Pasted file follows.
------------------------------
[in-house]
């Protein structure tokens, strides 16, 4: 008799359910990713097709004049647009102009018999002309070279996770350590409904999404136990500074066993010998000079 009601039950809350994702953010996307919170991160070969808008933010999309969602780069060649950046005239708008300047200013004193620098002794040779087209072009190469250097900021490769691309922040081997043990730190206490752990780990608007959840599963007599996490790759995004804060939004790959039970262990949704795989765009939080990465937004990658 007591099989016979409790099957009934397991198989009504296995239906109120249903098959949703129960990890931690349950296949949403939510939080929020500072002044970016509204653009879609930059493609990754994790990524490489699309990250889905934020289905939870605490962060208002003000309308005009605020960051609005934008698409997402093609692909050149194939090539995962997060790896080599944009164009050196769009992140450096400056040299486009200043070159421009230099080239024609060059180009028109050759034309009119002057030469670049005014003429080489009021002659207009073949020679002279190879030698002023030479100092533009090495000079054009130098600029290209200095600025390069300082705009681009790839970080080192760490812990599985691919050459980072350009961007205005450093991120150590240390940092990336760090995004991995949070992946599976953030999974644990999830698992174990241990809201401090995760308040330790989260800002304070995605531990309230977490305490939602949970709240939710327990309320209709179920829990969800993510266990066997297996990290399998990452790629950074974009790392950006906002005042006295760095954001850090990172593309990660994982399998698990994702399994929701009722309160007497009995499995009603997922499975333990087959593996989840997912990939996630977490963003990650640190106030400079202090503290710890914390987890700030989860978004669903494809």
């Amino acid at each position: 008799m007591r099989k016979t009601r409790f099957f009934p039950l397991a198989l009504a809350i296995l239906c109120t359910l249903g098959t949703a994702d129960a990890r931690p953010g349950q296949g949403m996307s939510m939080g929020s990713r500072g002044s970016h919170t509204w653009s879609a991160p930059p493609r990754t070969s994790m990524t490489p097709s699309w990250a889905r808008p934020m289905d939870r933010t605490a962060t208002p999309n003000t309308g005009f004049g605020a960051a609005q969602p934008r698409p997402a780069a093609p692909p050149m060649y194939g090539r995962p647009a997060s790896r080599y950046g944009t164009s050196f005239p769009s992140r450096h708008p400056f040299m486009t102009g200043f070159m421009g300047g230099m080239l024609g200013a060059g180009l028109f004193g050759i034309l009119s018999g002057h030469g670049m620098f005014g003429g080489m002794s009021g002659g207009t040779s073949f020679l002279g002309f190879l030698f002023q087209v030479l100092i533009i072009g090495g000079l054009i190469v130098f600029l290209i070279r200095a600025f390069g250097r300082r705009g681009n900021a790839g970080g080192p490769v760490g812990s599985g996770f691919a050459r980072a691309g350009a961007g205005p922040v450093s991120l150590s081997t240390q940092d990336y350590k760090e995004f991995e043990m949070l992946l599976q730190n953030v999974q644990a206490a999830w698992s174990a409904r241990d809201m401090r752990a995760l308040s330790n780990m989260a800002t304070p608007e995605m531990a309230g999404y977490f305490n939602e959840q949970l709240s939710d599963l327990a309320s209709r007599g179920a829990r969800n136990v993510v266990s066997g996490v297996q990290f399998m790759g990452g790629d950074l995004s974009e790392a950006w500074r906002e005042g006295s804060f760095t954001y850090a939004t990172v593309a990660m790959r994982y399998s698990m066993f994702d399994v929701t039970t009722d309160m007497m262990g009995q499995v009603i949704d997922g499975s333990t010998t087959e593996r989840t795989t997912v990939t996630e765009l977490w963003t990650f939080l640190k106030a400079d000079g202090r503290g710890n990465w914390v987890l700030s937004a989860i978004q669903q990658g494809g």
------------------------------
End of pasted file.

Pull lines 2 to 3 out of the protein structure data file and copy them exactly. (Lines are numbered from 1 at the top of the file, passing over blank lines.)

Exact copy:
């Protein structure tokens, strides 16, 4: 008799359910990713097709004049647009102009018999002309070279996770350590409904999404136990500074066993010998000079 009601039950809350994702953010996307919170991160070969808008933010999309969602780069060649950046005239708008300047200013004193620098002794040779087209072009190469250097900021490769691309922040081997043990730190206490752990780990608007959840599963007599996490790759995004804060939004790959039970262990949704795989765009939080990465937004990658 007591099989016979409790099957009934397991198989009504296995239906109120249903098959949703129960990890931690349950296949949403939510939080929020500072002044970016509204653009879609930059493609990754994790990524490489699309990250889905934020289905939870605490962060208002003000309308005009605020960051609005934008698409997402093609692909050149194939090539995962997060790896080599944009164009050196769009992140450096400056040299486009200043070159421009230099080239024609060059180009028109050759034309009119002057030469670049005014003429080489009021002659207009073949020679002279190879030698002023030479100092533009090495000079054009130098600029290209200095600025390069300082705009681009790839970080080192760490812990599985691919050459980072350009961007205005450093991120150590240390940092990336760090995004991995949070992946599976953030999974644990999830698992174990241990809201401090995760308040330790989260800002304070995605531990309230977490305490939602949970709240939710327990309320209709179920829990969800993510266990066997297996990290399998990452790629950074974009790392950006906002005042006295760095954001850090990172593309990660994982399998698990994702399994929701009722309160007497009995499995009603997922499975333990087959593996989840997912990939996630977490963003990650640190106030400079202090503290710890914390987890700030989860978004669903494809």
């Amino acid at each position: 008799m007591r099989k016979t009601r409790f099957f009934p039950l397991a198989l009504a809350i296995l239906c109120t359910l249903g098959t949703a994702d129960a990890r931690p953010g349950q296949g949403m996307s939510m939080g929020s990713r500072g002044s970016h919170t509204w653009s879609a991160p930059p493609r990754t070969s994790m990524t490489p097709s699309w990250a889905r808008p934020m289905d939870r933010t605490a962060t208002p999309n003000t309308g005009f004049g605020a960051a609005q969602p934008r698409p997402a780069a093609p692909p050149m060649y194939g090539r995962p647009a997060s790896r080599y950046g944009t164009s050196f005239p769009s992140r450096h708008p400056f040299m486009t102009g200043f070159m421009g300047g230099m080239l024609g200013a060059g180009l028109f004193g050759i034309l009119s018999g002057h030469g670049m620098f005014g003429g080489m002794s009021g002659g207009t040779s073949f020679l002279g002309f190879l030698f002023q087209v030479l100092i533009i072009g090495g000079l054009i190469v130098f600029l290209i070279r200095a600025f390069g250097r300082r705009g681009n900021a790839g970080g080192p490769v760490g812990s599985g996770f691919a050459r980072a691309g350009a961007g205005p922040v450093s991120l150590s081997t240390q940092d990336y350590k760090e995004f991995e043990m949070l992946l599976q730190n953030v999974q644990a206490a999830w698992s174990a409904r241990d809201m401090r752990a995760l308040s330790n780990m989260a800002t304070p608007e995605m531990a309230g999404y977490f305490n939602e959840q949970l709240s939710d599963l327990a309320s209709r007599g179920a829990r969800n136990v993510v266990s066997g996490v297996q990290f399998m790759g990452g790629d950074l995004s974009e790392a950006w500074r906002e005042g006295s804060f760095t954001y850090a939004t990172v593309a990660m790959r994982y399998s698990m066993f994702d399994v929701t039970t009722d309160m007497m262990g009995q499995v009603i949704d997922g499975s333990t010998t087959e593996r989840t795989t997912v990939t996630e765009l977490w963003t990650f939080l640190k106030a400079d000079g202090r503290g710890n990465w914390v987890l700030s937004a989860i978004q669903q990658g494809g």